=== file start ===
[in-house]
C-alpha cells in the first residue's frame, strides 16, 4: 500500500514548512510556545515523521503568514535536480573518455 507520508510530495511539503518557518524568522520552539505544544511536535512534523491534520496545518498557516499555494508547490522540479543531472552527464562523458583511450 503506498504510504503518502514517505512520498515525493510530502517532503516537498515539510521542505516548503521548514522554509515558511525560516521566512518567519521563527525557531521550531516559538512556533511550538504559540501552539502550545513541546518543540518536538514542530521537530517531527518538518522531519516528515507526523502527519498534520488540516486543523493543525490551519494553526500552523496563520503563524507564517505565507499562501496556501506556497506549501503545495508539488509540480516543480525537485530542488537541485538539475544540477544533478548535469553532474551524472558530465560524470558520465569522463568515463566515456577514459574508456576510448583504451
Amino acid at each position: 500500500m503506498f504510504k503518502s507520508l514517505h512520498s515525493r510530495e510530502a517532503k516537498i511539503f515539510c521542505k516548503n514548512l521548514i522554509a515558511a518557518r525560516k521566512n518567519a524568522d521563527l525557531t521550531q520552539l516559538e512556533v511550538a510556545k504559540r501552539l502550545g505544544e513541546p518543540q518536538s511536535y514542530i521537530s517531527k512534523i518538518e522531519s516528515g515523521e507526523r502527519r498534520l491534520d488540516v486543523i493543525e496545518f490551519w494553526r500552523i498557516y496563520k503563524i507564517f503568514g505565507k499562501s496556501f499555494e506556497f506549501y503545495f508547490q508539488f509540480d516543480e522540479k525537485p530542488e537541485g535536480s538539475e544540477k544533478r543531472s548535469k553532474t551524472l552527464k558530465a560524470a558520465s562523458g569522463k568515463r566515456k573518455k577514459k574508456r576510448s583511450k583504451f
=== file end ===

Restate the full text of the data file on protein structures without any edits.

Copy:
[in-house]
C-alpha cells in the first residue's frame, strides 16, 4: 500500500514548512510556545515523521503568514535536480573518455 507520508510530495511539503518557518524568522520552539505544544511536535512534523491534520496545518498557516499555494508547490522540479543531472552527464562523458583511450 503506498504510504503518502514517505512520498515525493510530502517532503516537498515539510521542505516548503521548514522554509515558511525560516521566512518567519521563527525557531521550531516559538512556533511550538504559540501552539502550545513541546518543540518536538514542530521537530517531527518538518522531519516528515507526523502527519498534520488540516486543523493543525490551519494553526500552523496563520503563524507564517505565507499562501496556501506556497506549501503545495508539488509540480516543480525537485530542488537541485538539475544540477544533478548535469553532474551524472558530465560524470558520465569522463568515463566515456577514459574508456576510448583504451
Amino acid at each position: 500500500m503506498f504510504k503518502s507520508l514517505h512520498s515525493r510530495e510530502a517532503k516537498i511539503f515539510c521542505k516548503n514548512l521548514i522554509a515558511a518557518r525560516k521566512n518567519a524568522d521563527l525557531t521550531q520552539l516559538e512556533v511550538a510556545k504559540r501552539l502550545g505544544e513541546p518543540q518536538s511536535y514542530i521537530s517531527k512534523i518538518e522531519s516528515g515523521e507526523r502527519r498534520l491534520d488540516v486543523i493543525e496545518f490551519w494553526r500552523i498557516y496563520k503563524i507564517f503568514g505565507k499562501s496556501f499555494e506556497f506549501y503545495f508547490q508539488f509540480d516543480e522540479k525537485p530542488e537541485g535536480s538539475e544540477k544533478r543531472s548535469k553532474t551524472l552527464k558530465a560524470a558520465s562523458g569522463k568515463r566515456k573518455k577514459k574508456r576510448s583511450k583504451f